If one were to put together a composite of the ideal American life, it might look something like this: A young boy grows up in sunny Los Angeles, plays football for the USC Trojans, goes pro, meets the woman of his dreams … who just so happens to be the daughter of the man/myth/legend Walt Disney. They marry and have seven children. He rises through the ranks of The Walt Disney Company, producing films and ultimately becoming CEO. Later, he moves to the bucolic Napa Valley and establishes the renowned Silverado Vineyards Winery.
[Janet Reilly] recently sat down with Ron at the museum as he reflected upon his charmed life, his visionary father-in-law and missing Diane.
Janet Reilly: I know you grew up in Southern California. Tell me a little bit about your family.
Ron Miller: I grew up in Los Angeles. It seems like it was a hundred years ago now! My mom worked at Hoffman’s Chocolates. My dad worked at [Goodyear]. … We lived four blocks from Goodyear, and they had a big hangar out there in an open field. Every Christmas, Santa Claus would come in the Goodyear blimp, land and give all the kids toys. It was a really nice childhood.
JR: Growing up, did you want to play professional football?
RM: Well, I wanted to play football in high school, but the problem was, I also wanted to play American League baseball in the summer. My sophomore year I slid into second base and broke my ankle. That eliminated the whole year of football. The following summer, I slid into second base and broke my wrist. So I really didn’t develop to a point where I was 100 percent until almost the end of my senior year. But we made it into the playoffs and ended up winning the Los Angeles city championship. I caught a few good passes, so it was a good situation for me.
JR: You worked at The Walt Disney Company for 30 years, working your way up to CEO. What was it like to work for one of the world’s most influential companies?
RM: I witnessed some very exciting times. When I joined the company, Walt had only done about three or four live-action films. He had just done 20,000 Leagues Under the Sea. I was waiting to be drafted [into the Army] and Walt said, “What are you going to do while you’re waiting to be drafted?” I said, “I’ve got a tentative job driving a truck.” And he said, “Well, look, I’ve got this place down in Anaheim that I’m just starting to build, and maybe you can find a little job there somewhere until you get drafted.” And so twice a day I would drive from Burbank to Anaheim, and drop off the plans. I saw them move the orange trees. I saw them develop Rivers of America without water. I was watching something really exciting happen.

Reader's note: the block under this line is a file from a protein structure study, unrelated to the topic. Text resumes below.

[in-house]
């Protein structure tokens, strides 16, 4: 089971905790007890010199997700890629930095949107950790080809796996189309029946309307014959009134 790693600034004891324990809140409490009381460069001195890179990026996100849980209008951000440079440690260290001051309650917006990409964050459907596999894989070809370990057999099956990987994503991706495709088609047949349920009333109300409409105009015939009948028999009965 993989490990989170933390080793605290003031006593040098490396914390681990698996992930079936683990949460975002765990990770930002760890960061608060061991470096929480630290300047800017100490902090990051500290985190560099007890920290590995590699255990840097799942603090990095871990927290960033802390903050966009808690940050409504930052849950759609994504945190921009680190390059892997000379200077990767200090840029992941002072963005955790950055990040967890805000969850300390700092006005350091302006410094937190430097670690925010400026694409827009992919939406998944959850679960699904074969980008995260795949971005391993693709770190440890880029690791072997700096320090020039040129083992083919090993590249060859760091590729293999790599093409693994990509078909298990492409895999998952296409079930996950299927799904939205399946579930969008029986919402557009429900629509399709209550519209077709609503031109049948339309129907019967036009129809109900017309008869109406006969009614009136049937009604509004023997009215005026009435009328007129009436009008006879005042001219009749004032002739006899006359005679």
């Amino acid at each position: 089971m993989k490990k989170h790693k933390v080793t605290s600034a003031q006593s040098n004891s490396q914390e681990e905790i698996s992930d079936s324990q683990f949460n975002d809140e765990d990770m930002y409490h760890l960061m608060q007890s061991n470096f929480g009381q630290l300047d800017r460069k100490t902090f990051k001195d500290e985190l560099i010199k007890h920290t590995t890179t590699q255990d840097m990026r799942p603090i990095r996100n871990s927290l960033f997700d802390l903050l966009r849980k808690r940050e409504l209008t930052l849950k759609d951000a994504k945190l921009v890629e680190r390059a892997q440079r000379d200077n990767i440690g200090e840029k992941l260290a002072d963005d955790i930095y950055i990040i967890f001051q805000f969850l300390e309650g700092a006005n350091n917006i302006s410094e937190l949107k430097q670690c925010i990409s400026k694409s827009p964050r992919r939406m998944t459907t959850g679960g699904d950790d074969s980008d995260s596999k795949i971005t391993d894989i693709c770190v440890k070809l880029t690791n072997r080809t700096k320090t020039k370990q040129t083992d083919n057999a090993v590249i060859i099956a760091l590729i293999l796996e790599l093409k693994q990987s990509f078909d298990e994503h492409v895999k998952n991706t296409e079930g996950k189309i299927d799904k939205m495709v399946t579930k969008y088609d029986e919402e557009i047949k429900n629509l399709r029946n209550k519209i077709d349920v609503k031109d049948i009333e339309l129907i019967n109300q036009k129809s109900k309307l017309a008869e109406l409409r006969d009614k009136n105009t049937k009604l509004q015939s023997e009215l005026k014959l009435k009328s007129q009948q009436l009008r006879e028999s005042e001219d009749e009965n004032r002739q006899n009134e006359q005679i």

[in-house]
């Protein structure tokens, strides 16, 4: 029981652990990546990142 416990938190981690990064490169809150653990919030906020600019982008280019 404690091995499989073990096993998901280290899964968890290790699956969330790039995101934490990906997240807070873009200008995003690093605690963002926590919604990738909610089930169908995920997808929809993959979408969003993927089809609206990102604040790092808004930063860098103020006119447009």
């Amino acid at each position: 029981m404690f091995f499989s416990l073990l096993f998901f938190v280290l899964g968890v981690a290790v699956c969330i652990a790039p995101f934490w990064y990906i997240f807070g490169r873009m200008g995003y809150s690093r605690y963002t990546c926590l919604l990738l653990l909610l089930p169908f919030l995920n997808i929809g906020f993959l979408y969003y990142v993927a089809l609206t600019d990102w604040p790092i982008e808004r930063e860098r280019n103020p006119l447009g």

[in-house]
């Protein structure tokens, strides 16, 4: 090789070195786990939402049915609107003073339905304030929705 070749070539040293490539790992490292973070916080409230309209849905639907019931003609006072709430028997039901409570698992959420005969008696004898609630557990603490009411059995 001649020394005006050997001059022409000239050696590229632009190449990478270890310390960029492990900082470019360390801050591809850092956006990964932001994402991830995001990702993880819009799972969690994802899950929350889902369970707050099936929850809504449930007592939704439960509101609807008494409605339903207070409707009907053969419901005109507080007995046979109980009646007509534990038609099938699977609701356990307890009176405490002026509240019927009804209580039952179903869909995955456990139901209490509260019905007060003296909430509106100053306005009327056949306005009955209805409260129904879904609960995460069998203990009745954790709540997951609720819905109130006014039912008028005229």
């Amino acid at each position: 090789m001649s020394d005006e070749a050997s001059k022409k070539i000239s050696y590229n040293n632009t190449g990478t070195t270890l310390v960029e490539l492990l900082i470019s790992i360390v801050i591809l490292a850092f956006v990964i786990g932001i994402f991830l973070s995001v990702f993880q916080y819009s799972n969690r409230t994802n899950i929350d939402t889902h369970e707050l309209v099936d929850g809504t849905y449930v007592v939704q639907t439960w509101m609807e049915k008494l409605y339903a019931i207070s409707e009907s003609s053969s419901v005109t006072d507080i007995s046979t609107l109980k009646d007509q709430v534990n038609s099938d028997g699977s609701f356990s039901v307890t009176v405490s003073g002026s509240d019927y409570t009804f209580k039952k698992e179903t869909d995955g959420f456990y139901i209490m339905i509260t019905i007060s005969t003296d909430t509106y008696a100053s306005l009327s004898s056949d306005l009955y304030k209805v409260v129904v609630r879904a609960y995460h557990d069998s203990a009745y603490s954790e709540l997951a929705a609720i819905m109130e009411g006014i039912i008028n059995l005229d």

JR: Tell me about launching Touchstone Pictures, a less G-rated studio in the Walt Disney Company universe.
RM: I watched the frustration with Walt, the fact that he had cornered himself by being a G-rated company while all these other companies are making … films dealing with sex and things like that. We had tunnel vision and we could not break apart from that. One day, Walt called and said “I’ve got a film I’m running tonight, why don’t you come on over?” So Diane and I, we went over there. The film was To Kill a Mockingbird. When it was over Walt said, “Damn, I wish I could make a film like that.” But he couldn’t.
But he would cross that line. So the first thing I did — I think it opened a lot of doors — was name a second label, Touchstone. And before about 500 shareholders of the company at our yearly shareholders’ meeting in Florida, I said, “I have, as you probably know, developed and created a second label. … This is the epitome of what we hope all our second-label films will be like.” And so they watched Splash. Only two people out of 500 felt there were some things that would stop them from telling their friends they should go see it.
JR: So it was a success right off the bat!
RM: Right off the bat. Now we could go after the best directors. We could go after the best writers. We hit quite a few home runs after that.